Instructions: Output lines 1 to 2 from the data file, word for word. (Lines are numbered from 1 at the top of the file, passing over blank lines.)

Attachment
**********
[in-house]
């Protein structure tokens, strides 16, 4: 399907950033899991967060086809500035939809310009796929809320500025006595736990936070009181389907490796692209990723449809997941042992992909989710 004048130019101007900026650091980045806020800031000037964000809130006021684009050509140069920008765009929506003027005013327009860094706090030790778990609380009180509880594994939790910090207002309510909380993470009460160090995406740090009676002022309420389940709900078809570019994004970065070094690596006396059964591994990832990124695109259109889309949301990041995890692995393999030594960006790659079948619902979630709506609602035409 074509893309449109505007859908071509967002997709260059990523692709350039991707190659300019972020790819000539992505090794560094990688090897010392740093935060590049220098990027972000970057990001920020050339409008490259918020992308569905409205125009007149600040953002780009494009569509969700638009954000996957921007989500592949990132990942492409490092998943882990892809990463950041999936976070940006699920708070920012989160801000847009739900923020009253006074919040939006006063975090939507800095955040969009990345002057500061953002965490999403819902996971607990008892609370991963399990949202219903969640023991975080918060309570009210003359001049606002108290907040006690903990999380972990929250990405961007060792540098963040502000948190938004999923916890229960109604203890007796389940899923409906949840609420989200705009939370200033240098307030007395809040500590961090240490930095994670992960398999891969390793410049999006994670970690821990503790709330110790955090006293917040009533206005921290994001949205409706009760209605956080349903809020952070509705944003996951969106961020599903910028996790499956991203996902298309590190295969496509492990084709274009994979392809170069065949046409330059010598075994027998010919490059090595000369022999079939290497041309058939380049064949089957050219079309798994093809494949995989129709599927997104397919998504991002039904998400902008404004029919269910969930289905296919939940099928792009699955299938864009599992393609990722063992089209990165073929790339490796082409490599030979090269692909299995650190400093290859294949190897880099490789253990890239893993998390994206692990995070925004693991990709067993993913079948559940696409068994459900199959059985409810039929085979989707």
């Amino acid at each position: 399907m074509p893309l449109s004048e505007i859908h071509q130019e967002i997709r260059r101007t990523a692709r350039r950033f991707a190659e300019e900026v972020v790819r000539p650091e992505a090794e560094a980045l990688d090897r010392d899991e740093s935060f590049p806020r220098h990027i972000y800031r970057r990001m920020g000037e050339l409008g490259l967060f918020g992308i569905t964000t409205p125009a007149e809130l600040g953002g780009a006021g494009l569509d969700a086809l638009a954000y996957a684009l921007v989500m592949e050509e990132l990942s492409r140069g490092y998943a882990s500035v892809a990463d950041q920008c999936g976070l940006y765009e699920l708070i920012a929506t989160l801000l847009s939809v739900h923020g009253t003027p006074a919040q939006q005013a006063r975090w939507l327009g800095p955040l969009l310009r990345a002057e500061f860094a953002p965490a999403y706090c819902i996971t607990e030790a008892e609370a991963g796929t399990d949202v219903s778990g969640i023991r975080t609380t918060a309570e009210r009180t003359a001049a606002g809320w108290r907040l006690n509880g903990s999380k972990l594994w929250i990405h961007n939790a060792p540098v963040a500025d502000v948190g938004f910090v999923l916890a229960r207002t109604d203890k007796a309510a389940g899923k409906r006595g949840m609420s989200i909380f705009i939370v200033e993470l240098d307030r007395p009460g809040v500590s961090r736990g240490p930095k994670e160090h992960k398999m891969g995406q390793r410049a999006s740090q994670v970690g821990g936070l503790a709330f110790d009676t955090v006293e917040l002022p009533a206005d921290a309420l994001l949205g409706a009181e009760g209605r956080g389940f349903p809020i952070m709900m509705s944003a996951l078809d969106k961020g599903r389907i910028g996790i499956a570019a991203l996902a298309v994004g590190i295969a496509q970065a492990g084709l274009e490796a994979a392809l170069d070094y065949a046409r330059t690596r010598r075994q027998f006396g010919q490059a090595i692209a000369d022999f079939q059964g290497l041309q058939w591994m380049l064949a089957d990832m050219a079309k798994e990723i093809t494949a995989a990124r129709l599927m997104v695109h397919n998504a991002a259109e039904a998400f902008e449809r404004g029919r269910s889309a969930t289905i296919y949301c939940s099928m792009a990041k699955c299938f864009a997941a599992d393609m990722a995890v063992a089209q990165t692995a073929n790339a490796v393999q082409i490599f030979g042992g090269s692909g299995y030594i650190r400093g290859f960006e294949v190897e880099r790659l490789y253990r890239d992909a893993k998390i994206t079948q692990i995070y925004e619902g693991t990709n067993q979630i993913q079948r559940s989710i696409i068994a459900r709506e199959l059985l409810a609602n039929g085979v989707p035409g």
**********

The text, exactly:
[in-house]
């Protein structure tokens, strides 16, 4: 399907950033899991967060086809500035939809310009796929809320500025006595736990936070009181389907490796692209990723449809997941042992992909989710 004048130019101007900026650091980045806020800031000037964000809130006021684009050509140069920008765009929506003027005013327009860094706090030790778990609380009180509880594994939790910090207002309510909380993470009460160090995406740090009676002022309420389940709900078809570019994004970065070094690596006396059964591994990832990124695109259109889309949301990041995890692995393999030594960006790659079948619902979630709506609602035409 074509893309449109505007859908071509967002997709260059990523692709350039991707190659300019972020790819000539992505090794560094990688090897010392740093935060590049220098990027972000970057990001920020050339409008490259918020992308569905409205125009007149600040953002780009494009569509969700638009954000996957921007989500592949990132990942492409490092998943882990892809990463950041999936976070940006699920708070920012989160801000847009739900923020009253006074919040939006006063975090939507800095955040969009990345002057500061953002965490999403819902996971607990008892609370991963399990949202219903969640023991975080918060309570009210003359001049606002108290907040006690903990999380972990929250990405961007060792540098963040502000948190938004999923916890229960109604203890007796389940899923409906949840609420989200705009939370200033240098307030007395809040500590961090240490930095994670992960398999891969390793410049999006994670970690821990503790709330110790955090006293917040009533206005921290994001949205409706009760209605956080349903809020952070509705944003996951969106961020599903910028996790499956991203996902298309590190295969496509492990084709274009994979392809170069065949046409330059010598075994027998010919490059090595000369022999079939290497041309058939380049064949089957050219079309798994093809494949995989129709599927997104397919998504991002039904998400902008404004029919269910969930289905296919939940099928792009699955299938864009599992393609990722063992089209990165073929790339490796082409490599030979090269692909299995650190400093290859294949190897880099490789253990890239893993998390994206692990995070925004693991990709067993993913079948559940696409068994459900199959059985409810039929085979989707």